The effects of hearing loss
Your hearing plays a major role in everything you do: your job, your personal life, and even your physical health and safety. Many people assume that “a little hearing loss” isn’t a problem, or that they can simply “get by” by asking people to repeat themselves or being unable to hear in daily situations.
Unfortunately, many of these same people experience a number of issues as a direct result of their hearing loss, and suffer for months, years, or even decades before getting treatment.
1. Social consequences of hearing loss
Our interactions with other people play a big role in our quality of life and well-being. Studies have shown the effects of hearing loss can lead to negative social consequences, including:
- Avoidance or withdrawal from social situations. Hearing loss makes it difficult to hear people talking. The person affected may feel embarrassed because they can’t follow the conversation or have to keep asking others to repeat themselves or talk louder. Rather than deal with the frustration of not hearing well in these social settings, the person may start to avoid situations that lead to frustration and embarrassment.
- Social rejection and loneliness. It’s a sad fact that people who don’t understand the effects of hearing loss may avoid people who struggle with this common problem. They may become annoyed with requests to talk slowly or loudly, or just give up on trying to talk with the person altogether. This results in the affected person becoming socially isolated and lonely when they truly need support and compassion from those around them.
2. Psychological consequences of hearing loss
Hearing loss is correlated with the following mental and psychological difficulties:
- Stress. Chronic high stress levels have been linked to a higher risk of heart disease, cancer, and other diseases. Being unable to hear increases stress levels for many people.
- Depression. Depression is a serious, yet common, mental illness that can lead to a loss of interest in life, lack of happiness or joy, feeling hopeless, lack of energy, poor quality sleep, and changes in appetite and weight.
- Diminished psychological and overall health. The mind and body have a powerful connection. When a person’s psychological health suffers, their overall enjoyment of life can diminish, and daily tasks may become challenging or seemingly impossible.
3. Physical consequences of hearing loss
Without our hearing, we may miss important warnings and alerts that enable us to protect ourselves and our families. The effects of hearing loss often lead to:
- Reduced alertness and increased risk to personal safety. Not being able to hear smoke alarms, severe weather alerts, or a vehicle approaching can lead to serious safety issues for the person affected and those around them. A study published in the medical journal JAMA Otolaryngology – Head & Neck Surgery, suggests older adults who wear hearing aids may make fewer visits to the hospital. Researchers examined data from more than 1,300 adults aged 65 to 85 with severe hearing loss, and found that only 45 percent of them used a hearing aid.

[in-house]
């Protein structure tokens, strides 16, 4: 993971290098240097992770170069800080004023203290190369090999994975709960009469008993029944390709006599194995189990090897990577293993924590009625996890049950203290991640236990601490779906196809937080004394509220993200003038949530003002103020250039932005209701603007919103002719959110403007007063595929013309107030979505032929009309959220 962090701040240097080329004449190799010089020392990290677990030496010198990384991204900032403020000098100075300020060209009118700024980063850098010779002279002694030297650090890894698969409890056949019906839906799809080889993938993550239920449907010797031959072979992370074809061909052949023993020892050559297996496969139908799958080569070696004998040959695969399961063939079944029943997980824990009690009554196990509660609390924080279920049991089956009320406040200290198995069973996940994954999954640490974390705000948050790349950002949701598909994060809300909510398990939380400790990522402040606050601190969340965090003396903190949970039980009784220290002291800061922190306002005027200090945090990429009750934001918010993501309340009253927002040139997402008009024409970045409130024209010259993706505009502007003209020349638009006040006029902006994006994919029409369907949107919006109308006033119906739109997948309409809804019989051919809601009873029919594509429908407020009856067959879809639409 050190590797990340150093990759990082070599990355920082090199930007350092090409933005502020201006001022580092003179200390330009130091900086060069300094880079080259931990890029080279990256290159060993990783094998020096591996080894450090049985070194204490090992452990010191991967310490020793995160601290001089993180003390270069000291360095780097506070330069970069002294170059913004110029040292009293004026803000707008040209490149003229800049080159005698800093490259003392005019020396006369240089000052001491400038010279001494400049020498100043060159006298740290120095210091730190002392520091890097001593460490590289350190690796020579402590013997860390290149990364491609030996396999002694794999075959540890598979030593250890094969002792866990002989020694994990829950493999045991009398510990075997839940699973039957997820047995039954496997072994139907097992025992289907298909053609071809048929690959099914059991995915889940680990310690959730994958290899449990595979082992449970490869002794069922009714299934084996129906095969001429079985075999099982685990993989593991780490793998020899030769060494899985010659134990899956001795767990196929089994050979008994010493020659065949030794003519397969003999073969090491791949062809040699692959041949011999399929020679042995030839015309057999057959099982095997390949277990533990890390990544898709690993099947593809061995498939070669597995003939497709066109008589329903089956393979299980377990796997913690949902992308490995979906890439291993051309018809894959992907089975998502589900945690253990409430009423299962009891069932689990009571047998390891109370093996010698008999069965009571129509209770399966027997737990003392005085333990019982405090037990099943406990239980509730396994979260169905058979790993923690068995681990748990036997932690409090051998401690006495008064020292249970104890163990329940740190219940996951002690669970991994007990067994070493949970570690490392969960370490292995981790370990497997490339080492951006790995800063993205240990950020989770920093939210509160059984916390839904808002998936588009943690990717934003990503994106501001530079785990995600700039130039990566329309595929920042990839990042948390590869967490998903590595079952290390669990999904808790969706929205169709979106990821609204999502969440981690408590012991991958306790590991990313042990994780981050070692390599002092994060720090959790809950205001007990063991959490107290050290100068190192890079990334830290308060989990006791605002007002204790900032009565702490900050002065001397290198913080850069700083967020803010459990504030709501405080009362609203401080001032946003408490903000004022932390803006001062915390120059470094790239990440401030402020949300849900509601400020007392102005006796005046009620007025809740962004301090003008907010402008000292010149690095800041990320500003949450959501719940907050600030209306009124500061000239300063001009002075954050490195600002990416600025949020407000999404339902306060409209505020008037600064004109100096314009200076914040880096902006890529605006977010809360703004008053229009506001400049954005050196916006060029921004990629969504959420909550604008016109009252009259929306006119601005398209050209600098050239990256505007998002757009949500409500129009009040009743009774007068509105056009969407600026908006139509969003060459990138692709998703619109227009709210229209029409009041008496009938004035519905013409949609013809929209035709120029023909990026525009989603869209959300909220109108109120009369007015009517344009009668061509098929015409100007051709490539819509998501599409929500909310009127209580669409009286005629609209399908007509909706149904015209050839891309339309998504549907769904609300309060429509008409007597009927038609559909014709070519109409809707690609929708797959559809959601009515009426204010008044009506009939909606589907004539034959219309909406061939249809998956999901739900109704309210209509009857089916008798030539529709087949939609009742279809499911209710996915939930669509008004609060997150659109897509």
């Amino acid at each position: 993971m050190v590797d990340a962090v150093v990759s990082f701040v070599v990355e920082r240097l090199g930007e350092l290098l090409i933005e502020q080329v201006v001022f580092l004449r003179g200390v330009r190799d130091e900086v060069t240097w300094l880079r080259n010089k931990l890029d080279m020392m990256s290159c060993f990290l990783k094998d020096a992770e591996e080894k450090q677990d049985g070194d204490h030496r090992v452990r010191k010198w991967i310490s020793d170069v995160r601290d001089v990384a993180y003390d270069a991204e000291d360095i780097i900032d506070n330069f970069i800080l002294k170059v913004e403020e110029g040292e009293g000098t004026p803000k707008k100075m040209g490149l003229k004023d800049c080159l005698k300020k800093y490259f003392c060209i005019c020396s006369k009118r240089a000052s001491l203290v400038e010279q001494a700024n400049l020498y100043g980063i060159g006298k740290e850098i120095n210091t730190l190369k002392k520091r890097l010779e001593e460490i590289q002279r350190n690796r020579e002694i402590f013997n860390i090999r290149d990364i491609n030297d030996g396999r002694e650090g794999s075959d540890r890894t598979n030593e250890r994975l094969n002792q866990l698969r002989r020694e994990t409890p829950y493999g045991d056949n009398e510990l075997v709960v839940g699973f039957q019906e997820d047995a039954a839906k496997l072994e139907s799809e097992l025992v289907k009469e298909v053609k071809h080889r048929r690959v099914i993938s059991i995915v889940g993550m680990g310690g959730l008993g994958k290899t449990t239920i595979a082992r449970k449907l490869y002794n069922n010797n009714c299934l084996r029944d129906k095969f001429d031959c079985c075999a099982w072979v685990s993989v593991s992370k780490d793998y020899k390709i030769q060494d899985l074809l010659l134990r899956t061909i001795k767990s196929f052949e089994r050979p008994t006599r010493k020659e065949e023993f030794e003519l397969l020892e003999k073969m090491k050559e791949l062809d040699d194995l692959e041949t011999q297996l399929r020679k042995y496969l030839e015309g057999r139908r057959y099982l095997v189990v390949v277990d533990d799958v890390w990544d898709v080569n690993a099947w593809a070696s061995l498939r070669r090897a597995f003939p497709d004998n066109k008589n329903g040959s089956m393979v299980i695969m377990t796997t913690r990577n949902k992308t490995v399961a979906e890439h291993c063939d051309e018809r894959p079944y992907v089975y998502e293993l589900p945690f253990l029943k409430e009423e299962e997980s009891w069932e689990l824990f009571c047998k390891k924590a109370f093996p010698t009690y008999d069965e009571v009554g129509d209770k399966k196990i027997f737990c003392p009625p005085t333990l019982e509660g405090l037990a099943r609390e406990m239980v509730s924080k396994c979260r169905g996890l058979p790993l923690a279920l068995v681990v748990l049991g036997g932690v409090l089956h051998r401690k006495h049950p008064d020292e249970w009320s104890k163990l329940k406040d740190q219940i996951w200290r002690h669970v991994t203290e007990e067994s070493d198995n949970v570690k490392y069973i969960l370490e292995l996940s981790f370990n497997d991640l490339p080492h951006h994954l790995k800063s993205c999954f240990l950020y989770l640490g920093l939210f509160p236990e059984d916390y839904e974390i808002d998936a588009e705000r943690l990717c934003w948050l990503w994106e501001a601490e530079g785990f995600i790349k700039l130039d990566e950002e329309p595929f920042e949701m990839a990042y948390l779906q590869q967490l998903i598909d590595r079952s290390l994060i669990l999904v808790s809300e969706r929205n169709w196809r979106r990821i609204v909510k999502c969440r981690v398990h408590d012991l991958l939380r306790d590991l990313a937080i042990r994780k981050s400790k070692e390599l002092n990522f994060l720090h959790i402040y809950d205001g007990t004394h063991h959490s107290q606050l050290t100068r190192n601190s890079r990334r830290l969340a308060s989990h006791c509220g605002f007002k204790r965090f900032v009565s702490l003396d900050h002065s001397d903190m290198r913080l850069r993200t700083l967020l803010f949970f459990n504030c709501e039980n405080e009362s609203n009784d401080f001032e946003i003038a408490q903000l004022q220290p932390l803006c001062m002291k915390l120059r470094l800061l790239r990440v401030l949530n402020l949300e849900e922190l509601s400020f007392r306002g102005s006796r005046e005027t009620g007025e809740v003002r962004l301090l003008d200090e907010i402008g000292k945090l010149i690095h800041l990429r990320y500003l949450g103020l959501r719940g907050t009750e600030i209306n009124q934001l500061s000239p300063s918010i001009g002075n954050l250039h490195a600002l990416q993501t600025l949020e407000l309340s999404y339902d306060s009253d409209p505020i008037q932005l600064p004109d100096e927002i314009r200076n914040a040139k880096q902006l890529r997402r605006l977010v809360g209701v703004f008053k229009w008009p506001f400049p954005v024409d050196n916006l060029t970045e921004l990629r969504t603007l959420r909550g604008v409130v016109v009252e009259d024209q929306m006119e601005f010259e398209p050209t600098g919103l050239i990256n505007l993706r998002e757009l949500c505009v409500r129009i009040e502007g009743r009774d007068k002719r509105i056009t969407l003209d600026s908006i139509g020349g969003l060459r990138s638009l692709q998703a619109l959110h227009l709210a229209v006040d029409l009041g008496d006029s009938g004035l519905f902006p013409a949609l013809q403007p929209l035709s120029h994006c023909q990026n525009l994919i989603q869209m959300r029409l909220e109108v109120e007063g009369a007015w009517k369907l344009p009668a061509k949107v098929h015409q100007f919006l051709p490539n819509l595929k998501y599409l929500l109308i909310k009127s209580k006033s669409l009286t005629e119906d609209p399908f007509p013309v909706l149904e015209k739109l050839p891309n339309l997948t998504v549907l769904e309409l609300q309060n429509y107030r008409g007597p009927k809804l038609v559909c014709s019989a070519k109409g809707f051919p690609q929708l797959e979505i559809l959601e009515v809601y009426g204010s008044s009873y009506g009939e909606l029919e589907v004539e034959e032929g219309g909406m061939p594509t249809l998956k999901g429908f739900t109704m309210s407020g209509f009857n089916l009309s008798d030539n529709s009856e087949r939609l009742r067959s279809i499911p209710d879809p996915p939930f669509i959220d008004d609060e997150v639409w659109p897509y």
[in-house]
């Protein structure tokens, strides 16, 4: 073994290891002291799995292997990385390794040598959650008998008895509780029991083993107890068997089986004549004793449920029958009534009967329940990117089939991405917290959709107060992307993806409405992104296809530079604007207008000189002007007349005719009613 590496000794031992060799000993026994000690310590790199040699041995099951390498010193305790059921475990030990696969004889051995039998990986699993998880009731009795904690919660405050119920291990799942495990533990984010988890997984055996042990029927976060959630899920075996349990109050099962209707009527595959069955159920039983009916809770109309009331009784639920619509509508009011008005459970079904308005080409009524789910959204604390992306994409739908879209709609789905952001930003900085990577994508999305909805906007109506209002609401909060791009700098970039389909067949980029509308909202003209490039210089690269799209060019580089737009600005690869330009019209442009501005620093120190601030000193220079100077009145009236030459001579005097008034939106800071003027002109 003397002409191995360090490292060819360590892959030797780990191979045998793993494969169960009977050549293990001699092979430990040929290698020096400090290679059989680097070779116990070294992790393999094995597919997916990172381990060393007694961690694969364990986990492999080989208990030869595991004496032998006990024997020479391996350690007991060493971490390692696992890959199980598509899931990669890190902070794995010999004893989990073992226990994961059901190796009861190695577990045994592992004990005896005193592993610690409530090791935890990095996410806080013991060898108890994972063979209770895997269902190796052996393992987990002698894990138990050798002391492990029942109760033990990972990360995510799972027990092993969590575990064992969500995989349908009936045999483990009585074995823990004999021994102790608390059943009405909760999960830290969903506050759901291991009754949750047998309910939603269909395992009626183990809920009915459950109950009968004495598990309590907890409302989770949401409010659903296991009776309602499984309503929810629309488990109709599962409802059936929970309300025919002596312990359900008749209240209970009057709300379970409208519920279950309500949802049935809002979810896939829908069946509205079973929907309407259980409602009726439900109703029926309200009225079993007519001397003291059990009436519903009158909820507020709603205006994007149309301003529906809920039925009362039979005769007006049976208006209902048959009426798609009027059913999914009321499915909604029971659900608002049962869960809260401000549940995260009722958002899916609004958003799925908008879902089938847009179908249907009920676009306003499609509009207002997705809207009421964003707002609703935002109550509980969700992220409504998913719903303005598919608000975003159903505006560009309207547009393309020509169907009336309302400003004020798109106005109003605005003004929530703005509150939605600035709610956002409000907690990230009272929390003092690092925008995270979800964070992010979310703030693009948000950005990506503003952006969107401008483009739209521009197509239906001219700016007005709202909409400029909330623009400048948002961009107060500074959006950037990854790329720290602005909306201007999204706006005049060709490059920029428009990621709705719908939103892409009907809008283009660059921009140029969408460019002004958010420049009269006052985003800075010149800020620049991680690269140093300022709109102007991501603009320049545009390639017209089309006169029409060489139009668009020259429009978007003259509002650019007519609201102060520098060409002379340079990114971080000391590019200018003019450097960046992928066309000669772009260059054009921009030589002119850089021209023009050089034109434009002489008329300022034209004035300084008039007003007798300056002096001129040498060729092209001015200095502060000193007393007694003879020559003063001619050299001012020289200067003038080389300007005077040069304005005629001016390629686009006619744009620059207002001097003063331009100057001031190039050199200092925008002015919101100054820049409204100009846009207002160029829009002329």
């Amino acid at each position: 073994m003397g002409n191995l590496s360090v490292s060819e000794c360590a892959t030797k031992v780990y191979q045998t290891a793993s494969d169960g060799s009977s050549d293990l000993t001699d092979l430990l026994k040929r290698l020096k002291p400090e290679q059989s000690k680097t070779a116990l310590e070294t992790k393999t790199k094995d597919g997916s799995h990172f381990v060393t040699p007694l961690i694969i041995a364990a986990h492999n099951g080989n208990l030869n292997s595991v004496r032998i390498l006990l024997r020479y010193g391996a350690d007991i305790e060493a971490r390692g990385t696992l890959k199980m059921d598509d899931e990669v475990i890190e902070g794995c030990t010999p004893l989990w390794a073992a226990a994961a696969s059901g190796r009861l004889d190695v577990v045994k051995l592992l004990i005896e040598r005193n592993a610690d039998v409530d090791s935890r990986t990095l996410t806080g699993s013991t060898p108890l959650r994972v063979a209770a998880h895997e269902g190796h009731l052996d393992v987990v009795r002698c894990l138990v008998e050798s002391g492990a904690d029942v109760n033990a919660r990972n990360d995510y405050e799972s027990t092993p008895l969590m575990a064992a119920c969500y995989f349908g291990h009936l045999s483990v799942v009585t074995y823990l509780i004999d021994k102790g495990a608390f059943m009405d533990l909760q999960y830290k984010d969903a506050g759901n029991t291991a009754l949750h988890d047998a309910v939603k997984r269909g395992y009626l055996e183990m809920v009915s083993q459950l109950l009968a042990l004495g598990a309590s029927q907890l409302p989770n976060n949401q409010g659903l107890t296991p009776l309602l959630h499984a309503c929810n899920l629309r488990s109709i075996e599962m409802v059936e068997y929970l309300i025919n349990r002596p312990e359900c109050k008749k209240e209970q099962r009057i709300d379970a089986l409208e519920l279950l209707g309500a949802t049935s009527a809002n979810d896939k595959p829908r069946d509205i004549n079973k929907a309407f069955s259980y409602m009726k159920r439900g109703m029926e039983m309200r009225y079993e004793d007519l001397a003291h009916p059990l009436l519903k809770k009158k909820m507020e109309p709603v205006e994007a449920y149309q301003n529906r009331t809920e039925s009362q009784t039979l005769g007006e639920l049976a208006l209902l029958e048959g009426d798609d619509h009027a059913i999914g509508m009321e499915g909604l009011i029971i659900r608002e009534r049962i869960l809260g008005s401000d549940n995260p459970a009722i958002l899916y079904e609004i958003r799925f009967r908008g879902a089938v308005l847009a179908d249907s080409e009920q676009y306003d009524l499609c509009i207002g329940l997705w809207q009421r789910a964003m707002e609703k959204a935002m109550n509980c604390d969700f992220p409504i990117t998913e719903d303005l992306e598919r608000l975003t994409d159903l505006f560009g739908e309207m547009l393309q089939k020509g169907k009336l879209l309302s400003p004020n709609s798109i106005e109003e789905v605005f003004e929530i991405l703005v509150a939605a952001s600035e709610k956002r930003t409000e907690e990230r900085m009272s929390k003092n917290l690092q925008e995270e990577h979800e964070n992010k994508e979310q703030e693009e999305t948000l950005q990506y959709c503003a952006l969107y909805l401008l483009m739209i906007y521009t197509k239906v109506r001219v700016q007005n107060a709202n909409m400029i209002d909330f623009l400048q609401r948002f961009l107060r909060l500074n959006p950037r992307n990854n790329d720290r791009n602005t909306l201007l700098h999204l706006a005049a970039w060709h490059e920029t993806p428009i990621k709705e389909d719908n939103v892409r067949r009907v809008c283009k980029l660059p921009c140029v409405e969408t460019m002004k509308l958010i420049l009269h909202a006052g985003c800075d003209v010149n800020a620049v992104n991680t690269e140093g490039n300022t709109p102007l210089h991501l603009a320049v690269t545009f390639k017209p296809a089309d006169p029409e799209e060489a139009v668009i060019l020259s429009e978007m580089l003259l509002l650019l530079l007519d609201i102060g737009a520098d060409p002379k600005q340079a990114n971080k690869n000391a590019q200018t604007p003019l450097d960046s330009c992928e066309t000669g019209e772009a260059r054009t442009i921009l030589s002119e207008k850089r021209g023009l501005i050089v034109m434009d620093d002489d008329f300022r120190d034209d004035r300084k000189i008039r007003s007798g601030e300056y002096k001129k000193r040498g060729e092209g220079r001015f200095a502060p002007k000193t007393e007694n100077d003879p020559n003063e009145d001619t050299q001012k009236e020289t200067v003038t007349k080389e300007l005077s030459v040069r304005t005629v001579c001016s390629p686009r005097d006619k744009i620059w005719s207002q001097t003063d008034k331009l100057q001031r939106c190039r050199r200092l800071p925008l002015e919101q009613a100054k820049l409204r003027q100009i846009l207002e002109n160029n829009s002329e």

- Reduced job performance and earning power. If an employer doesn’t understand why you can’t follow a conversation or you appear to struggle with listening or following instructions, this can negatively impact your career and financial earnings. A national study from the Better Hearing Institute even found that people with untreated hearing loss lose as much as $30,000 in income annually, depending on their degree of hearing loss.
- Negative long-term effects on brain function and memory. Studies have shown a link between hearing loss and a decline in cognitive abilities. Trouble remembering important details and the inability to concentrate can further lead to isolation and a general deterioration of well-being. Researchers at Columbia University Medical Center found that older adults who used a hearing aid performed significantly better on cognitive tests than those who did not use a hearing aid, despite having poorer hearing. The study was published online in the American Journal of Geriatric Psychiatry.
Is your life suffering because of hearing loss?
Here are some clues that you may have a hearing loss:
- You have problems with speech clarity like hearing certain high frequencies, such as the high-pitched soft speech sounds of “t,” “f,” and “s.”
- You have difficulty following conversations in noisy environments, like restaurants or crowded rooms.
- You feel people mumble or fail to speak clearly.
- You have problems hearing the television or radio, and others tells you the volume is too loud.
- You have ringing in your ears.
- Your difficulty hearing interferes with your family, work or social life.
If you have experienced any of these symptoms, you may have hearing loss. A diagnostic hearing evaluation is the best way to determine the type and degree of hearing loss you may have. Request an appointment today to talk about how we can diagnose and treat your hearing loss, and help you start feeling like yourself again. For more information about Associated Audiologists, visit www.hearingyourbest.com.